Queen’s-led European Research Project Makes Huge Steps in Tackling Global Health Challenges
The European Commission has highlighted the significance of a multimillion pound research project, led by Queen’s University Belfast, in tackling multidrug resistant infections.
Antibiotic resistance is an urgent global health issue, killing hundreds of thousands annually, a figure expected to rise to over 10 million by 2050.
The lack of antimicrobials and antiviral therapies combined with the very few new drugs that have entered the market in the past number of years emphasise the need for novel effective therapies. In recognising the urgency to address this global threat, the European Commission provided €4 million in funding to Queen’s to coordinate INBIONET (Infection Biology Training Network). INBIONET brings together leading scientists across Europe from a range of disciplines including microbiology, immunology, cellular biology and biochemistry to tackle infections in its whole complexity.
Professor Jose Bengoechea, Director of the Wellcome-Wolfson Institute for Experimental Medicine at Queen’s and the project lead explains: “Antibiotic-resistance is fast becoming one of the major scientific and health issues of modern times. That is why consortia like the INBIONET are so important in bringing together researchers across Europe to bring their expertise to the table in tackling this global challenge.”
Professor Andrew Bowie, Head of Immunology in the School of Biochemistry and Immunology, Trinity College Dublin said: “INBIONET was critical in developing a new network of scientists to examine host-pathogen interactions with a view to sharing different perspectives and hence developing new synergies. Already further grants have been leveraged based on INBIONET activity which will allow us to further exploit these synergies.”
The project, which has now come to an end, has led to significant advances in understanding how different microbes evade our defences. The study found that a range of microbes (bacteria and viruses) that cause different infections share a common anti-immune strategy. Professor Bengoechea added: “We have discovered that various pathogens react the same way in trying to tackle crucial defence mechanisms of our body. This discovery suggests that potentially one drug counteracting this common anti-immune strategy could be used to treat different type of infections.”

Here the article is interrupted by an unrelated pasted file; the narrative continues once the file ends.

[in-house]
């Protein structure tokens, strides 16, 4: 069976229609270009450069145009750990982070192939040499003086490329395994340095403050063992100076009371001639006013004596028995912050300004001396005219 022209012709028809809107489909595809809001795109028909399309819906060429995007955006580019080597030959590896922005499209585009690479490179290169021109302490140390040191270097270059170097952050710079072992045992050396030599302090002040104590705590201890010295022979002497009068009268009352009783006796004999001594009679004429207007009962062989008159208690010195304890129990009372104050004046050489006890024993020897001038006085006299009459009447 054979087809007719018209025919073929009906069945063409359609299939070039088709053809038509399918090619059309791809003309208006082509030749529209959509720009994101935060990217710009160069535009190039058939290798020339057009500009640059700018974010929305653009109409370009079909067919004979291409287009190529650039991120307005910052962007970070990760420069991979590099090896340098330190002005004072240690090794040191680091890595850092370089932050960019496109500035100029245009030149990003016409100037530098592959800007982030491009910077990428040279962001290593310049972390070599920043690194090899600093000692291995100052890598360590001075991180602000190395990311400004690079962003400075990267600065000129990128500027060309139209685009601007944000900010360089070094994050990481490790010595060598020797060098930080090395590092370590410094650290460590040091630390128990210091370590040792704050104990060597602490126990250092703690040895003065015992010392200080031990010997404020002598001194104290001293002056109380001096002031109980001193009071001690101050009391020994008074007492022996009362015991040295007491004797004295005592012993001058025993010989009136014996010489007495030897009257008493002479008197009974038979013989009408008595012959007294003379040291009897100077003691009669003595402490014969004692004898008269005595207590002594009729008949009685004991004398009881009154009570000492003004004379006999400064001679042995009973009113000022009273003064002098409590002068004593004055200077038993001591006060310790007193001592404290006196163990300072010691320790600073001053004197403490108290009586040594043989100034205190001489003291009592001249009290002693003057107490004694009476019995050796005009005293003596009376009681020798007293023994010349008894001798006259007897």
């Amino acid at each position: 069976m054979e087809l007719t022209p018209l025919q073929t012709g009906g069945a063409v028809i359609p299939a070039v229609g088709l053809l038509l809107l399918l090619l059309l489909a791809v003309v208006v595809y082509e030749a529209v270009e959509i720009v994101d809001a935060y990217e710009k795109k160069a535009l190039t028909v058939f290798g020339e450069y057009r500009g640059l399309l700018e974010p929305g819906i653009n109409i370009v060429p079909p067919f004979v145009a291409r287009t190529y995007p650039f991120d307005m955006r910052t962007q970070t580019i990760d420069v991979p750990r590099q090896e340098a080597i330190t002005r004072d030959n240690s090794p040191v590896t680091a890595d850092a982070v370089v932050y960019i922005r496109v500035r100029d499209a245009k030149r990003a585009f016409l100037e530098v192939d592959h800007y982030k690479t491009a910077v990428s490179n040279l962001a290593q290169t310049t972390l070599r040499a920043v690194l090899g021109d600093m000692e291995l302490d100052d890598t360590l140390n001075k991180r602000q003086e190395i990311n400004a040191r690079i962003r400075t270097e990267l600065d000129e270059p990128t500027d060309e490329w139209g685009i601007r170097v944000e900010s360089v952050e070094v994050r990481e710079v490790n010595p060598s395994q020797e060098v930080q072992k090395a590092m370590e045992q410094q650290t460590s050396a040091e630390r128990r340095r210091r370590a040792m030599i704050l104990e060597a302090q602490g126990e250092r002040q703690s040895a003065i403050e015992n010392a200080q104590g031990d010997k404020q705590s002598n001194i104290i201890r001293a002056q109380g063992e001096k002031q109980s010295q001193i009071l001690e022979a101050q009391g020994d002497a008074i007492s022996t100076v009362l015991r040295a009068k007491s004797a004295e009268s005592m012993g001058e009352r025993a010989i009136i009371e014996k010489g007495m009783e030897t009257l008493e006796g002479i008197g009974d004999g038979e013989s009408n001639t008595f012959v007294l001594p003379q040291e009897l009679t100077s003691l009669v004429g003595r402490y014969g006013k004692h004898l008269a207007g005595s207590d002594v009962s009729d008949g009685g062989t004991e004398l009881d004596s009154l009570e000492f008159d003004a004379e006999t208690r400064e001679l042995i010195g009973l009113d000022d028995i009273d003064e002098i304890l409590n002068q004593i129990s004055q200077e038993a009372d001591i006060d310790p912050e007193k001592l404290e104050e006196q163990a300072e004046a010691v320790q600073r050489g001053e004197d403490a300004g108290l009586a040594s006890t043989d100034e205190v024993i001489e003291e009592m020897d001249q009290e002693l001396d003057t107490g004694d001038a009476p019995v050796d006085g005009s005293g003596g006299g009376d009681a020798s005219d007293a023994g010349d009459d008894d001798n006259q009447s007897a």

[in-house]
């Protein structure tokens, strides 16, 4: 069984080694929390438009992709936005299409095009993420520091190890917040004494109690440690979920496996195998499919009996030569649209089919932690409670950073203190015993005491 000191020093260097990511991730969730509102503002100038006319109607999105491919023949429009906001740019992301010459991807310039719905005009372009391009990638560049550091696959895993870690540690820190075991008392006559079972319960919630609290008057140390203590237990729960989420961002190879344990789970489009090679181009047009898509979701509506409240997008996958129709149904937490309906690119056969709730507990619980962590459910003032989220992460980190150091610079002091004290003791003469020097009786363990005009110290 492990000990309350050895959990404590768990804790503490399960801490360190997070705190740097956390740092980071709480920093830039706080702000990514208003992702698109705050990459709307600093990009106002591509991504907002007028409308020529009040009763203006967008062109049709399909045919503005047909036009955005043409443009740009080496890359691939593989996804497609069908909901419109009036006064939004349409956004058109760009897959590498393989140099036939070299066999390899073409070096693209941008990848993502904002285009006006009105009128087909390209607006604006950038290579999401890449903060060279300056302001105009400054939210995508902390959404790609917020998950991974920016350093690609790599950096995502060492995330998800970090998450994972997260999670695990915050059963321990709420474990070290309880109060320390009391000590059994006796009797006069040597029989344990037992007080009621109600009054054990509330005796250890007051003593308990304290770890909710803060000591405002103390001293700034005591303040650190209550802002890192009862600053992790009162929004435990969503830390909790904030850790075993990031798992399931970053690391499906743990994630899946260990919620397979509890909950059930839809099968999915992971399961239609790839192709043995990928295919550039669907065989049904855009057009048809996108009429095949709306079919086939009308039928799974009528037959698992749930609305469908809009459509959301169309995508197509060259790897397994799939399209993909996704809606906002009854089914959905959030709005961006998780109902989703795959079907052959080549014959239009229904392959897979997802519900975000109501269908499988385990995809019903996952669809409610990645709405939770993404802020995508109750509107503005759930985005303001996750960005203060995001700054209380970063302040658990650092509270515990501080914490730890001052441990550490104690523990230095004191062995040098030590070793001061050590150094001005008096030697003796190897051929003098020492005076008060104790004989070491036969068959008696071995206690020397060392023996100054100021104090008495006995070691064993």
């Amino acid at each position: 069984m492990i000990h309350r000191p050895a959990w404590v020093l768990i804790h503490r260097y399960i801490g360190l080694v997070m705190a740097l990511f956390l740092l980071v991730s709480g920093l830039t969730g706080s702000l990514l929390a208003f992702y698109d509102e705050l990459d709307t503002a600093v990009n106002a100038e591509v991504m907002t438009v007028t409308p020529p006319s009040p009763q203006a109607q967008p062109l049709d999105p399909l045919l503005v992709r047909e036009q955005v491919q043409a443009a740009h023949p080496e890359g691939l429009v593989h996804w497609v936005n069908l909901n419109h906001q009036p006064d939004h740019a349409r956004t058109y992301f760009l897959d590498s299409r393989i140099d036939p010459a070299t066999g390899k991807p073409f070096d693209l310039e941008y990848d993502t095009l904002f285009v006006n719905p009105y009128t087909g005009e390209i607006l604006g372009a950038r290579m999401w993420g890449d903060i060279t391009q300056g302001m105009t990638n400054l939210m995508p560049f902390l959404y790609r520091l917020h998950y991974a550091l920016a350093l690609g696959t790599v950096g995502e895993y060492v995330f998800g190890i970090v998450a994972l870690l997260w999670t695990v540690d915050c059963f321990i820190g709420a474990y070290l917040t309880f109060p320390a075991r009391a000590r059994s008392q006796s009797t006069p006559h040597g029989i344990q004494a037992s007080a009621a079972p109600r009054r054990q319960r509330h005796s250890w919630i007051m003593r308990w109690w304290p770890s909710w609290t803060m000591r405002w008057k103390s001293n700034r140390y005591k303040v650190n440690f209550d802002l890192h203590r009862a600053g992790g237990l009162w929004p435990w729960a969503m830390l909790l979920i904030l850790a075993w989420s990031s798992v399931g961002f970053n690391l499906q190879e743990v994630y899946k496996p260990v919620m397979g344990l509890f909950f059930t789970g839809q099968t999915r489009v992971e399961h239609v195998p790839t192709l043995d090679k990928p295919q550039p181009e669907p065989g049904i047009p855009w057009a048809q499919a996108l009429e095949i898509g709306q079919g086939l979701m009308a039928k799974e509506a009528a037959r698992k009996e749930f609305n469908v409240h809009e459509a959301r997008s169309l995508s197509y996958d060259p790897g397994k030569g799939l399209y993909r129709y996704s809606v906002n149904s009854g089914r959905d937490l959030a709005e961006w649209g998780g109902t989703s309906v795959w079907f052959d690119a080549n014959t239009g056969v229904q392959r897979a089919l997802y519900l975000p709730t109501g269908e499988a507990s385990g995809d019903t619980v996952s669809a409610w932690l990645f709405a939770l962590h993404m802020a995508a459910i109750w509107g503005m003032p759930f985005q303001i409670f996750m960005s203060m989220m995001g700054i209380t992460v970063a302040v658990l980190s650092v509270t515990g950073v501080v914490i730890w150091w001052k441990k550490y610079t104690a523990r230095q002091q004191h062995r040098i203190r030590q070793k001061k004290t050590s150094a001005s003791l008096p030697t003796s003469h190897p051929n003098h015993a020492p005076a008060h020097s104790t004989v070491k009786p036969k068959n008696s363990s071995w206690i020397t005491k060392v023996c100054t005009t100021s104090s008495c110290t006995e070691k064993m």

The research has also unveiled that proteins released to combat viruses known as interferons, play a significant role in fighting infections caused by bacteria. Interferons were used to treat an infection, Klebsiella pneumoniae, which was recently listed as an urgent threat to global health by the World Health Organisation. Professor Bengoechea said: “Without an alternative approach to treating anti-biotic resistant infections, we are faced with a potential epidemic. This research has discovered potentially a new therapeutics to treat Klebsiella infections, offering viable alternatives to treat viruses and infections that have high mortality rates.
“Through collaborative working we have made great strides in addressing a global health issue. We now hope to move quickly to clinical trial stage to do further tests on the discoveries made through this work. Many spin-off projects have been secured through this consortium too which will lead to further global medical advances in tackling infections.”
Innovative testing models were developed through the INBIONET consortium including three-dimensional organoids that enable clinicians to assess how the immune system responds to bacteria known to cause gastric cancer. Other testing models include the development of an ex vivo lung infection model to investigate the killer infection, Klebsiella pneumoniae. These testing models give clinicians around the world the necessary tools to investigate much needed new therapeutics against these deadly infections.
The study was selected by the European Commission from several projects funded by the European Commission to exemplify the extraordinary impact this research has made in advancing our understanding of microbial strategies and its potential to shape the future treatments of infections.